One of the most remarkable features of Celtic Colours International Festival is the uniqueness of the event. Being spread over nine days with performances and workshops in dozens of communities around Cape Breton Island during the height of Autumn’s barrage of colour really sets it apart from practically any other music festival in the world. Beyond the setting are the events themselves. Attracting some of the finest musicians from the Celtic world, this festival offers many opportunities to experience the music in innovative and original situations.
On October 11th, festival-goers are invited to Step into the Past for a performance at the King’s Bastion Chapel in the reconstructed 18th century Fortress Louisbourg. The evening starts with an authentic 18th century candlelight dinner before a lantern-procession to the Chapel and an intimate concert of harp music, flute, piping and Gaelic singing. This show was a big hit last year, with many envious of those who were able to get tickets before it sold out.
In the early 1970’s, believe it or not, there was a great fear that the Cape Breton fiddler would disappear from the landscape of this isle forever. This feeling prompted the production of The Vanishing Cape Breton Fiddler, a documentary aired on CBC television. In response to the film, the Cape Breton Fiddlers Association was formed in 1971 and the rest, as they say, is history. At the Gaelic College in St.Ann’s, the Cape Breton Fiddlers Association will take the stage for their only appearance at the festival. This fifty-plus member group of fiddlers of all ages will delight fans of Cape Breton fiddling.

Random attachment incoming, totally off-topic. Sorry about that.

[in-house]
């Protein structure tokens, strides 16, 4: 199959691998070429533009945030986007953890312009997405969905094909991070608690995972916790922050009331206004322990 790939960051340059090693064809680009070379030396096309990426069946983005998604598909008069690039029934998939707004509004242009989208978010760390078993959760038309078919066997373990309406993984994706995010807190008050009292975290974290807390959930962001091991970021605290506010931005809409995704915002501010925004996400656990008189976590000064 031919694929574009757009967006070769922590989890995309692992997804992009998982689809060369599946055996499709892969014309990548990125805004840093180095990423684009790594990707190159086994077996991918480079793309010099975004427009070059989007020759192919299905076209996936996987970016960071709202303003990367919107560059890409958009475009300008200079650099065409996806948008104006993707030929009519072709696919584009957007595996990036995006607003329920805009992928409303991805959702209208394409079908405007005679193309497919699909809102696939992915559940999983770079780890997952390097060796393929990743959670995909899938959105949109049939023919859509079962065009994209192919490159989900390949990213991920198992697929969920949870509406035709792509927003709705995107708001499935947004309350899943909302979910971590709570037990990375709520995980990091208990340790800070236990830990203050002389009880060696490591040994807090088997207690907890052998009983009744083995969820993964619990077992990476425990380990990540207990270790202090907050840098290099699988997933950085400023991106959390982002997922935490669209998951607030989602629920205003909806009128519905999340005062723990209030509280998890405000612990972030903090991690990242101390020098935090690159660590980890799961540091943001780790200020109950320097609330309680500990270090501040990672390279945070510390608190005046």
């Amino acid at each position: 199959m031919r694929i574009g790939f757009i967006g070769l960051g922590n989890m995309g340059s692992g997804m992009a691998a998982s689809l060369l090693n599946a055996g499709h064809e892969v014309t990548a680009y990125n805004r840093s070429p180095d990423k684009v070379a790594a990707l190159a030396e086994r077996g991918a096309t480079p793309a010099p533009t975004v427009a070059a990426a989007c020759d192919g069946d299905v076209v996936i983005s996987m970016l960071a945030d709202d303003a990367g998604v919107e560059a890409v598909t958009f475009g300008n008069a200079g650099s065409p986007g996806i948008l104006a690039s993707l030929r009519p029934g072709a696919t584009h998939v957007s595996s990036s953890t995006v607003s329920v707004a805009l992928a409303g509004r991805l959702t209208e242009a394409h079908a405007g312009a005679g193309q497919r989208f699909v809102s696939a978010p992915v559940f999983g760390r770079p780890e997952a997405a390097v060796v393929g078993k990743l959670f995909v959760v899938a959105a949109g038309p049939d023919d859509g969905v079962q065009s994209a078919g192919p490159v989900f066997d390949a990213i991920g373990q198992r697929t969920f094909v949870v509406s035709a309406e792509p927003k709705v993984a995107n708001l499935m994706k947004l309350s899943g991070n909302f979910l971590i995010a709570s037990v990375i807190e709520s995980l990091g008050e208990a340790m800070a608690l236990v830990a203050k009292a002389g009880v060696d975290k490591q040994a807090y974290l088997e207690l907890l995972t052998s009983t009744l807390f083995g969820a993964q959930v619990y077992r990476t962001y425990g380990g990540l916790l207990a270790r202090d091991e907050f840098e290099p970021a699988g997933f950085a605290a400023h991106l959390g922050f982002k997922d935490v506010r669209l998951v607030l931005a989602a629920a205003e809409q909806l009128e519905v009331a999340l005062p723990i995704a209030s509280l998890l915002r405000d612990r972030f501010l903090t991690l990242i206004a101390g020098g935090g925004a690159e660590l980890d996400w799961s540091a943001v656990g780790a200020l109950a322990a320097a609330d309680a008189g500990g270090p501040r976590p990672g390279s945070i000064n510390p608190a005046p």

The Great Hall of the Clans at the Gaelic College will play host to perhaps the most innovative performance of this year’s festival when the St. Ann’s Bay Players present “Carolan: Last of the Irish Bards”. By Newfoundland playwright Peter Soucy, this dramatization of the life and times of blind Irish harper Turlough O’Carolan brings to life the turbulent turn of the 18th century in Ireland. This Friday night (October 15) performance starts with a traditional meal to set the mood.
In a world of Celtic music, many say that it’s the piano accompaniment that gives Cape Breton’s fiddle music the distinctive sound of Cape Breton Island. Celtic Pianos on October 12 is a rare opportunity to hear some of the finest solo and group piano playing in the Cape Breton tradition including Dougie MacPhee, Tracey Dares MacNeil, Maybelle Chisholm MacQueen, Joey Beaton and more.
And in the tradition of offering the finest entertainment available anywhere, this year’s Guitar Summit in Judique (October 14) is a show that wouldn’t be out of place at Carnegie Hall or in any other world class venue anywhere. Tony McManus, J.P. Cormier, Brittany’s Soig Siberil, the legendary Dan Crary, Gordie Sampson and the godfather of them all, John Allan Cameron are sure to make this third Celtic Colours Guitar Summit the best yet!